“Since no man knows the future, who can tell him what is to come?”
We are often disillusioned with how much time we have left. Frequently we hear people complain about just not having enough time, not enough hours in the day.
And how often do we hear people living in the future with comments like:
‘when I have enough money, then ….’
‘when the children grow up, then …
When …then ….Living in the future robs us of all the joys of the present. But these thoughts also keep us very, very busy in our imaginings.
The writer of Ecclesiastes was an old man who confessed that he had wasted much of his long life. He was too old to correct his ways, but it wasn’t too late for the young. He tried to encourage his readers to go for simplicity in food, entertainment and work. He encouraged them to look for joy in the companionship of their friends, a cheerful disposition and a reverence for God. Now in his old age these were the lessons of life that he wanted to pass on.
Anxious people tend to live in the future. Listen to yourself and others. If you notice the words “what if” being used frequently, it’s a sure indicator that the person suffers from anxiety.
Whatever you’re doing, wherever you are just keep keep reminding yourself to MAKE THE MOST OF THE MOMENT!
“Nerves and butterflies are fine – they’re a physical sign that you’re mentally ready and eager. You have to get the butterflies to fly in formation, that’s the trick.” Steve Bull
Stephen George “Steve” Bull, MBE, was born on the 28 March 1965. The former English footballer is best remembered for his 13-year spell at Wolverhampton Wanderers. He played there from 1986 until his retirement in 1999, and holds the club’s goalscoring record with 306 goals, including 18 hat-tricks for the club.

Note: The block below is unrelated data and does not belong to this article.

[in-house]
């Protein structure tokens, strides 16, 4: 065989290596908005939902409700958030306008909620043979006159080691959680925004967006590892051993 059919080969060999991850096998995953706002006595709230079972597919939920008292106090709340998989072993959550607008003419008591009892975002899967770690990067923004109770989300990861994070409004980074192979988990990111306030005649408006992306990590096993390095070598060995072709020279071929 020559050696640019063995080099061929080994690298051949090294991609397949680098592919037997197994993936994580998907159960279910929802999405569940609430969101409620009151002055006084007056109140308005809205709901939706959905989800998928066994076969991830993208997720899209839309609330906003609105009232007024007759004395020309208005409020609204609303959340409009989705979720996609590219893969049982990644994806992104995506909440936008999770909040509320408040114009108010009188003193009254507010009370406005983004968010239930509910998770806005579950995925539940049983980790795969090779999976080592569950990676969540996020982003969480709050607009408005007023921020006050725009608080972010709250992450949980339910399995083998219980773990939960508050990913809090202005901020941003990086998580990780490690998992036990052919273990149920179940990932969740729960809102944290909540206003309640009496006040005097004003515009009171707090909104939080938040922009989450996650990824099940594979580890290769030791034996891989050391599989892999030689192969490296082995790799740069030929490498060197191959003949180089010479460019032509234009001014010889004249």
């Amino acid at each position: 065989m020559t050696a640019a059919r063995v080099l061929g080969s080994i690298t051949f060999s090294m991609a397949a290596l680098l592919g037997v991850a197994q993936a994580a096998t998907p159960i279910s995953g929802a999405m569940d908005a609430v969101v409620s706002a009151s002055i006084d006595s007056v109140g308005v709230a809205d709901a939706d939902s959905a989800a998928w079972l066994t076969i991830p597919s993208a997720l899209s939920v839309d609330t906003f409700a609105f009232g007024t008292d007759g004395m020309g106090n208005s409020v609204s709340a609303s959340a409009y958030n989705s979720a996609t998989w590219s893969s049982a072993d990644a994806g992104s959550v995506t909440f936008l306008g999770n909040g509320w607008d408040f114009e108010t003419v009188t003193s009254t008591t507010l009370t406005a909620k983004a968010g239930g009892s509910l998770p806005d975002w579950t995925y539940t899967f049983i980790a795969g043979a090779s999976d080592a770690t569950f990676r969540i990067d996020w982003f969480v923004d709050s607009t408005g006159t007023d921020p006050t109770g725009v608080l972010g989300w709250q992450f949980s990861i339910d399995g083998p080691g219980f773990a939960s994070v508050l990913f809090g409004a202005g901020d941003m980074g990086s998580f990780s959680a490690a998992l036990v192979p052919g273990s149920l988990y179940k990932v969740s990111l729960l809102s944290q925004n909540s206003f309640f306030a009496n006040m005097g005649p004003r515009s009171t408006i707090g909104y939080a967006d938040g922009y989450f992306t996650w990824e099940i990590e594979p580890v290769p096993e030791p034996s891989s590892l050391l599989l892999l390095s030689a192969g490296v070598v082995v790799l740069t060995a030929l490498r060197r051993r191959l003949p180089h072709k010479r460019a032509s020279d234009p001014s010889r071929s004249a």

Yes, we all know what it’s like to have butterflies, the physical nervousness as we’re about to face a challenge. The easy way out is just is to give up!
Now don’t get me wrong, I’m not telling you to give up! Giving up, or avoidance is actually the enemy of overcoming anxiety. It actually maintains the anxiety. I know that immediate relief does feel great and so the temptation to give up is great.But all that happens is the anxiety goes ‘below the radar’, eagerly awaiting another moment to resurface. And it does … at the next challenge you face. Social phobias, agoraphobia, to name but two are all the result of trying to avoid the butterflies of facing a challenge. Many people even convince themselves that the relief confirms that they weren’t meant to do ‘whatever’ in the first place.
Wrong! If you want to get over anxiety you have to live with the butterflies and face your fears and challenges. Do the very thing you don’t want to do, over and over again. That’s the way to get the butterflies to work for you!
As I watch the London 2012 Olympics from the comfort of my couch, I ‘sit’ in awe of all the achievements of those amazing athletes. I’ve no doubt that their journeys to success was filled with many times of doubt and tears. But they persevered and succeeded.
As Steve Bull says, ‘you have to get those butterflies to fly in formation! That’s the way to win!